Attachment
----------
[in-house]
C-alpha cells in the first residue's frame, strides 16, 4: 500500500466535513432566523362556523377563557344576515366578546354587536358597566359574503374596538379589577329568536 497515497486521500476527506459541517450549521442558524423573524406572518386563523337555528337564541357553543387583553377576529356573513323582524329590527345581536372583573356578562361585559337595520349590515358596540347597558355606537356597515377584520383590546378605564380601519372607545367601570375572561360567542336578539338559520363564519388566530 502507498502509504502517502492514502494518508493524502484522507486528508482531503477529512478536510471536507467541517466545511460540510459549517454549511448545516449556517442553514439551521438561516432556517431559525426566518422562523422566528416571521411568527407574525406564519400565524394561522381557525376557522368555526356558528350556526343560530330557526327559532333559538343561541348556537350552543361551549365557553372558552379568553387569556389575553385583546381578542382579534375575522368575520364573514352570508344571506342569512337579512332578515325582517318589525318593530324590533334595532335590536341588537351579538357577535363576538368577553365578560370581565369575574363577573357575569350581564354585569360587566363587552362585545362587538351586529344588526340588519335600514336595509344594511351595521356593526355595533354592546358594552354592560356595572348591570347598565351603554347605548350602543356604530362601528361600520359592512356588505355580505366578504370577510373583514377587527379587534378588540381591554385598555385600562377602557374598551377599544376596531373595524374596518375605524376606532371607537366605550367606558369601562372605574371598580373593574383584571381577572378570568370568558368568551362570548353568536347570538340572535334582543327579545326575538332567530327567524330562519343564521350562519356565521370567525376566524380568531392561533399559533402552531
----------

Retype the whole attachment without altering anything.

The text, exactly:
[in-house]
C-alpha cells in the first residue's frame, strides 16, 4: 500500500466535513432566523362556523377563557344576515366578546354587536358597566359574503374596538379589577329568536 497515497486521500476527506459541517450549521442558524423573524406572518386563523337555528337564541357553543387583553377576529356573513323582524329590527345581536372583573356578562361585559337595520349590515358596540347597558355606537356597515377584520383590546378605564380601519372607545367601570375572561360567542336578539338559520363564519388566530 502507498502509504502517502492514502494518508493524502484522507486528508482531503477529512478536510471536507467541517466545511460540510459549517454549511448545516449556517442553514439551521438561516432556517431559525426566518422562523422566528416571521411568527407574525406564519400565524394561522381557525376557522368555526356558528350556526343560530330557526327559532333559538343561541348556537350552543361551549365557553372558552379568553387569556389575553385583546381578542382579534375575522368575520364573514352570508344571506342569512337579512332578515325582517318589525318593530324590533334595532335590536341588537351579538357577535363576538368577553365578560370581565369575574363577573357575569350581564354585569360587566363587552362585545362587538351586529344588526340588519335600514336595509344594511351595521356593526355595533354592546358594552354592560356595572348591570347598565351603554347605548350602543356604530362601528361600520359592512356588505355580505366578504370577510373583514377587527379587534378588540381591554385598555385600562377602557374598551377599544376596531373595524374596518375605524376606532371607537366605550367606558369601562372605574371598580373593574383584571381577572378570568370568558368568551362570548353568536347570538340572535334582543327579545326575538332567530327567524330562519343564521350562519356565521370567525376566524380568531392561533399559533402552531